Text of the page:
Inspired by a post from John Baez, here is a visualization of the 27 lines on a Clebsch diagonal cubic surface rendered using Three.js and presented with MathCell:
The figure can be rotated by clicking and dragging with a mouse or swiping on a touch device, as well as zoomed in or out with a mouse wheel or pinching on a touch device. Click here to open the graphic in a separate window.
As stated in the post, the isosurface is defined by
The marching cubes implementation in MathCell works in Cartesian coordinates. To achieve the smooth edge in radial extent, the Cartesian coordinates of the isosurface are replaced with their spherical equivalents when determining the geometry of the surface. The resulting vertices are then transformed back to Cartesian coordinates before rendering. The total number of vertices is limited to allow rendering on mobile devices, resulting in visible irregularities in the cubic surface.
Not discussed in the post are the explicit equations for the lines and locations of the visible Eckardt points. Unfortunately the Bruce Hunt reference mentioned in the post is only partially helpful for this, as will be explained shortly. Since the focus of this presentation is the visualization itself and not the mathematics behind cubic surfaces, the most expedient paths to explicit equations of the lines will be pursued here.
As developed by Hunt, the particular parametrization of the isosurface comes from the general cubic
with the intermediate definitions
and the choices
In terms of the affine coordinates, the quantities comprising the cubic surface are
This differs from Hunt’s statement at the very end of Section 4.1.3 in some overall factors, but these expressions are clearly consistent with one another.
As given in Hunt’s Proposition 4.1.12, the first fifteen of the lines on the cubic surface are determined by the intersections of pairs of planes given by combinations of these quantities,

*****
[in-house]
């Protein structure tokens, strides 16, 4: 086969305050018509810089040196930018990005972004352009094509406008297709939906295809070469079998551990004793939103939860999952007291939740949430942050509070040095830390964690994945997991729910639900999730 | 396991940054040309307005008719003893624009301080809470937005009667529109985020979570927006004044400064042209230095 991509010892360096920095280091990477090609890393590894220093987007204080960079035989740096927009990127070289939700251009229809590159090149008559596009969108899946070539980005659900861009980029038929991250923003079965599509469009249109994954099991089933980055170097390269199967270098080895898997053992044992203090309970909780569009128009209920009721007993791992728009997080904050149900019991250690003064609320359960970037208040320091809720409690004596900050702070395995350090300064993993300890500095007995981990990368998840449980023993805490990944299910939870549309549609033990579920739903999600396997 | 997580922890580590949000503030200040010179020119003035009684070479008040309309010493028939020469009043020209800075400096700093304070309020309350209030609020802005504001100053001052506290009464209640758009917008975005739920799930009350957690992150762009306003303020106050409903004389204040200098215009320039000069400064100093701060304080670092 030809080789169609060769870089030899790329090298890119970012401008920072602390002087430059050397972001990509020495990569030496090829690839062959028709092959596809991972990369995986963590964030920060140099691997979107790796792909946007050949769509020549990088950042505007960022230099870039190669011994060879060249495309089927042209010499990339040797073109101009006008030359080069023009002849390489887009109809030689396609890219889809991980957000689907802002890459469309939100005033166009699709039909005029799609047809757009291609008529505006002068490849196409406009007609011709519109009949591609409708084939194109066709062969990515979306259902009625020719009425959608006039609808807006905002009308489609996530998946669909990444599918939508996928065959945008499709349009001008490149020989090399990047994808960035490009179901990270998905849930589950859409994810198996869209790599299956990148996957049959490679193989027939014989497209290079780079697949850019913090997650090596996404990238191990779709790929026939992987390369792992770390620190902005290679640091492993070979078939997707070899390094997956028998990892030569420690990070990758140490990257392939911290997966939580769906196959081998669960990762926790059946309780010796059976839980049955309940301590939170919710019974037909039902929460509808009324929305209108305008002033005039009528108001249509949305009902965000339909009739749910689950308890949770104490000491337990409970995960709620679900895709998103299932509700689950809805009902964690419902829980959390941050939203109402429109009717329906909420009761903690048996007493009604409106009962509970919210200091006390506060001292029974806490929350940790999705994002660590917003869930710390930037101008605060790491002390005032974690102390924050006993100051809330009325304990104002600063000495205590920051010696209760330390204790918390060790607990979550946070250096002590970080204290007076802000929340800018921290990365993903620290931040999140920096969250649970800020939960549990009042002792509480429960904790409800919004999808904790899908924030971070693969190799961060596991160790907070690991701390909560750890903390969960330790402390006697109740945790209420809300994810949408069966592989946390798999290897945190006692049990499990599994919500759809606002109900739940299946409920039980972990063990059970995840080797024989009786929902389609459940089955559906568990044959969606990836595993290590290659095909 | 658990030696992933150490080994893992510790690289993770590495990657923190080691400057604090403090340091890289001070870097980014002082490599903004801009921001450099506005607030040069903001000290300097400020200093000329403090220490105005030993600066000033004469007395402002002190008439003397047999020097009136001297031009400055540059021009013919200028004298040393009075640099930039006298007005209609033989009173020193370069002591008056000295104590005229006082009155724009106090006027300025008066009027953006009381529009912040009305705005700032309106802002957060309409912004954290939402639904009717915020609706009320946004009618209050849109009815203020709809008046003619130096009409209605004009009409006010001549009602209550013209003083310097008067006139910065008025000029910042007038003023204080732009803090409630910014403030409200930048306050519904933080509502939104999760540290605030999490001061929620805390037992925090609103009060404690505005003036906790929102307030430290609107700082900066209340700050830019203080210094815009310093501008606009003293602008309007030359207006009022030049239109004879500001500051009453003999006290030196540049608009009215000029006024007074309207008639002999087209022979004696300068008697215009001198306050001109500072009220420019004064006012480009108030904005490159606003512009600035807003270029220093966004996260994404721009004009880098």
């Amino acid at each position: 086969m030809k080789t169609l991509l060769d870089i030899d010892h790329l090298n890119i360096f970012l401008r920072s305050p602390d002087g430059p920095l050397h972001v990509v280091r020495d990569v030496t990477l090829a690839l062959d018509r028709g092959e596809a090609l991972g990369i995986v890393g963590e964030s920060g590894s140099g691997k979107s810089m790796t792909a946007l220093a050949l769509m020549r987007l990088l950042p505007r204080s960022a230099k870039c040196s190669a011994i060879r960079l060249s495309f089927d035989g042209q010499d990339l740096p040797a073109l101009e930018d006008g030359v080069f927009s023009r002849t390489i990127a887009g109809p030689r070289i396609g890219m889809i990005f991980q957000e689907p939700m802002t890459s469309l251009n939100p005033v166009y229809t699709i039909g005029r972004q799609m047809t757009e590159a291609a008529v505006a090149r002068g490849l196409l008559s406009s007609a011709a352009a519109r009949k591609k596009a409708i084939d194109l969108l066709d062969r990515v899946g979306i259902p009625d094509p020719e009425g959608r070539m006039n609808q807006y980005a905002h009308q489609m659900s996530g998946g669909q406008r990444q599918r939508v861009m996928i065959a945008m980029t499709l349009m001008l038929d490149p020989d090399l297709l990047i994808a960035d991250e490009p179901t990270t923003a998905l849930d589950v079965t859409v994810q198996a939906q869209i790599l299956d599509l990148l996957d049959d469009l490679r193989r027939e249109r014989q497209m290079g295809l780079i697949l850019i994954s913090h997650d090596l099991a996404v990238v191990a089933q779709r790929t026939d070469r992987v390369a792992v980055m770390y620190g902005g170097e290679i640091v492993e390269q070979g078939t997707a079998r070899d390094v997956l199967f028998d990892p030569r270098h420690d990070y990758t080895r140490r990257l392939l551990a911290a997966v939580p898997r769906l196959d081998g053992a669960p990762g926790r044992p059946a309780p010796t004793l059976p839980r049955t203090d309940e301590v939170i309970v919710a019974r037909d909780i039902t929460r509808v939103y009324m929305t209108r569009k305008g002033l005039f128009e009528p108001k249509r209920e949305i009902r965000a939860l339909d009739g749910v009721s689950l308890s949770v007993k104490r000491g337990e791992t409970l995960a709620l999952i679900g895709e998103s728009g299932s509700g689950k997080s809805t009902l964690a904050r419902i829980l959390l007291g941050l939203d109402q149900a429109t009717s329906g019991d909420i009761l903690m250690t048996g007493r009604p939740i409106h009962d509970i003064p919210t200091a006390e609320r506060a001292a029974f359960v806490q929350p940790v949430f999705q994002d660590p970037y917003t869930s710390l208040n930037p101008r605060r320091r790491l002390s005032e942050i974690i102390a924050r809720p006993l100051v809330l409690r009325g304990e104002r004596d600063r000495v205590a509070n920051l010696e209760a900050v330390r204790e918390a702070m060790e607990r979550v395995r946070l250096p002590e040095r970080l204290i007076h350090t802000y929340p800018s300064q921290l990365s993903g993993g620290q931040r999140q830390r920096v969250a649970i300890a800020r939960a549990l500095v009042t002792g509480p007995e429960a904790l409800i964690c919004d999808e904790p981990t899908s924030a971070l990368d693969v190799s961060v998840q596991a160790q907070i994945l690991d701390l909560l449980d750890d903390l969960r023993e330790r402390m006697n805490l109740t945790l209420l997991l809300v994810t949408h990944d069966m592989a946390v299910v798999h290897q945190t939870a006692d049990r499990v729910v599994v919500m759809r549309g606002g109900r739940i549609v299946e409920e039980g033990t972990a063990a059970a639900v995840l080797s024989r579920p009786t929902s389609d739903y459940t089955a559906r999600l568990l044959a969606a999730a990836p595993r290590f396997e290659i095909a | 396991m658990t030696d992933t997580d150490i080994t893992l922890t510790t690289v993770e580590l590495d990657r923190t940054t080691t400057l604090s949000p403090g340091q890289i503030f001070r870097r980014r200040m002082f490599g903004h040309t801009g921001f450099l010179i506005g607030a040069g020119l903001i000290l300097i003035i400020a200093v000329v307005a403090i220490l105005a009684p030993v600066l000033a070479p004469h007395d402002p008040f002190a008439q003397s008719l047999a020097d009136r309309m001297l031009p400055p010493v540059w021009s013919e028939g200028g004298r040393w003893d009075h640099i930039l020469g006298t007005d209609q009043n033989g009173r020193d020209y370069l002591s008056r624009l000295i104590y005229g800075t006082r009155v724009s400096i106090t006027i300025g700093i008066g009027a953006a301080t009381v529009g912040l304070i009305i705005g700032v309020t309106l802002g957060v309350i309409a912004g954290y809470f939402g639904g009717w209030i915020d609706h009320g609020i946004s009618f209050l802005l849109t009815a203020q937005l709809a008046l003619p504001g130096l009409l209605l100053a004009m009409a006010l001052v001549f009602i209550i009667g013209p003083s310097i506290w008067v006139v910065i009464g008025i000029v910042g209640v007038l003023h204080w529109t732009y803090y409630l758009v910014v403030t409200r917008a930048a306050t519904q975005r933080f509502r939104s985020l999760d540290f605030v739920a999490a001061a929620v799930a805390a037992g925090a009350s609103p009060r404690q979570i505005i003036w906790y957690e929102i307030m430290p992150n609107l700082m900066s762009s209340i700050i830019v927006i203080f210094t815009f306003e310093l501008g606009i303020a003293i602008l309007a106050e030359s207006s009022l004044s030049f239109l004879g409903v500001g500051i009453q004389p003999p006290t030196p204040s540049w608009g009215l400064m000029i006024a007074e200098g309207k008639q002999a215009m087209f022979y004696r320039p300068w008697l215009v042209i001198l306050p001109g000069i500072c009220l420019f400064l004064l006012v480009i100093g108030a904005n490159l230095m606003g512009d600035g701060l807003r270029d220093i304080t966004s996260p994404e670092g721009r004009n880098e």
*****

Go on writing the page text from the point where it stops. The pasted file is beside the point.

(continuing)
where indices have the values [1,2,3,4] and all indices have distinct values in these equalities. The pairs of planes in the first equation contribute three lines, and the pairs in the other equation contribute twelve lines. Forming pairs on each side of each equation requires the consistent quantities previously given with correct relative factors, but once the planes are determined overall factors can be freely adjusted.
The distinct pairs of planes, with overall multiplicative factors adjusted to keep leading coefficients positive and remove common factors, are
A parametric representation of the line of intersection of planes is found by forming the cross product of the two normals, which will be the directional vector of the line, and then determining any single point common to the two planes. Related sets of planes will have similar solutions that can be found by inspection after determining a first case.
With the same ordering as pairs of planes, the first fifteen lines in simple parametric forms are
The seven visible Eckardt points are now evident: the points
each appear explicitly in three different parametric forms, and the points
are seen to lie along two of each of the last six lines by setting in each.
Determining the twelve remaining lines is a bit more problematic if one follows Hunt exclusively. The quantities , and defined in Proposition 4.1.12 are planes that cut the cubic surface along lines already determined above, as can be seen immediately in a visualization of each plane. More disturbingly, the quantities do not even appear to cut the cubic surface in straight lines at all, and intersect the other quantities outside the cubic surface. This is quite surprising, given that this text is cited as authoritative on this subject.
Fortunately another reference by Irene Polo-Blanco and Jaap Top provides a way out of the impasse. Section 5.1 in that reference gives the determining equation
where again indices have the values [1,2,3,4] and all indices have distinct values. Maddeningly enough, the immediately preceding equation in the reference determining the first fifteen lines differs noticeably from those given by Hunt: one would expect more consistency among mathematicians on such a seminal topic.
The distinct pairs of planes, with overall multiplicative factors adjusted to remove common factors and leading negative signs, are
The parametric representations of lines of intersection are here found by setting z equal to the affine parameter and solving the system for the other two variables in terms of it, so that common points occur for z = 0 . The remaining twelve lines are
And that completes the mathematics necessary for the visualization. Enjoy!
Uploaded 2017.09.17 analyticphysics.com